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Liberal Senator Renews Call for Study into Credit and Debit Card Fees for Canadians

In a speech to the Edmundston Regional Chamber of Commerce today, Liberal Senator Pierrette Ringuette renewed her call for a Senate investigation into fees and interest rates paid by Canadians for debit and credit card transactions.


“Although we can’t go back, we owe it to ourselves to mitigate the negative effects of excessive fees. When they were introduced, the cards were a commodity—now we use them for almost all our financial transactions,” said Senator Ringuette.


On November 25, 2008, the Senator tabled a motion calling for a detailed study:


That the Standing Senate Committee on Banking, Trade and Commerce be authorized to examine and report on the credit and debit card systems in Canada and their relative rates and fees, in particular for businesses and consumers.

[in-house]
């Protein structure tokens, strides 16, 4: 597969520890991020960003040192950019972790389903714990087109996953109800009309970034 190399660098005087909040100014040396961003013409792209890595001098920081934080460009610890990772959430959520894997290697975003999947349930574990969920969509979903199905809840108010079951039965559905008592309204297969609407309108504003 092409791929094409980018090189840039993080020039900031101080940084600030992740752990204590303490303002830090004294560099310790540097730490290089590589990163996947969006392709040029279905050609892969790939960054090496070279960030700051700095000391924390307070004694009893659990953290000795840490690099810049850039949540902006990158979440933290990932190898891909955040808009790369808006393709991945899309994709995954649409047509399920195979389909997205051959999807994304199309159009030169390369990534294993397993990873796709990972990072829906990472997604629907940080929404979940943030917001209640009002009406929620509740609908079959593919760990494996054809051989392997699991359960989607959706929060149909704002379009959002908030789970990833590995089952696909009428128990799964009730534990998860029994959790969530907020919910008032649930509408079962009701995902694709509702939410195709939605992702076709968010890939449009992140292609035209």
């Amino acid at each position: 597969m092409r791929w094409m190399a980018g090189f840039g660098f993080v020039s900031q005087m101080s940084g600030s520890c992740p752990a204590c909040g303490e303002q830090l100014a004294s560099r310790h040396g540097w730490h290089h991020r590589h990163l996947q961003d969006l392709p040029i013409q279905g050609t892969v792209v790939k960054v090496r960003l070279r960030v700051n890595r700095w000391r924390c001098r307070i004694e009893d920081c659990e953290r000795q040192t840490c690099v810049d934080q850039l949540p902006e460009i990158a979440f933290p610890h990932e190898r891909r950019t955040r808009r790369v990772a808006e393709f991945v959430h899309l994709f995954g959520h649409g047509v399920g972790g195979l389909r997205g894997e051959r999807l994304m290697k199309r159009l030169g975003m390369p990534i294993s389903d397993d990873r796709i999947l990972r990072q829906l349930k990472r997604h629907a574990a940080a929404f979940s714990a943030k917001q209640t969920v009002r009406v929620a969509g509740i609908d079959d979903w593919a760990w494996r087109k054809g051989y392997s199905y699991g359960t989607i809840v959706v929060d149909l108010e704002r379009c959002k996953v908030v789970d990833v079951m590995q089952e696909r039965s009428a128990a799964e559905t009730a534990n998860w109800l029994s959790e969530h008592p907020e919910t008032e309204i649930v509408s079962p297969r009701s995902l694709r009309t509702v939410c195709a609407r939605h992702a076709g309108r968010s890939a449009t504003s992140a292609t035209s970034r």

Work on the file was originally halted when Prime Minister Stephen Harper prorogued Parliament, blocking the Senate from proceeding, but the Senator re-introduced her motion on January 27, with the resumption of Parliament.


“Unfortunately, consumers have no recourse because under Canadian law, financial institutions can charge up to 60% in interest,” said Senator Ringuette.


The Senator noted that countries such as Australia and the United Kingdom have already made efforts to cap interchange fees for transactions, and suggested that similar action in Canada could potentially represent real savings for businesses and consumers.


“In 2008, had our Canadian businesses benefited from the same interchange fee legislation as their Australian counterparts, they would have saved close to $6.7 billion, sales dollar for sales dollar,” said Senator Ringuette.


“To put the figure in perspective, $6.7 billion is more than what the last budget gave in tax cuts to businesses.”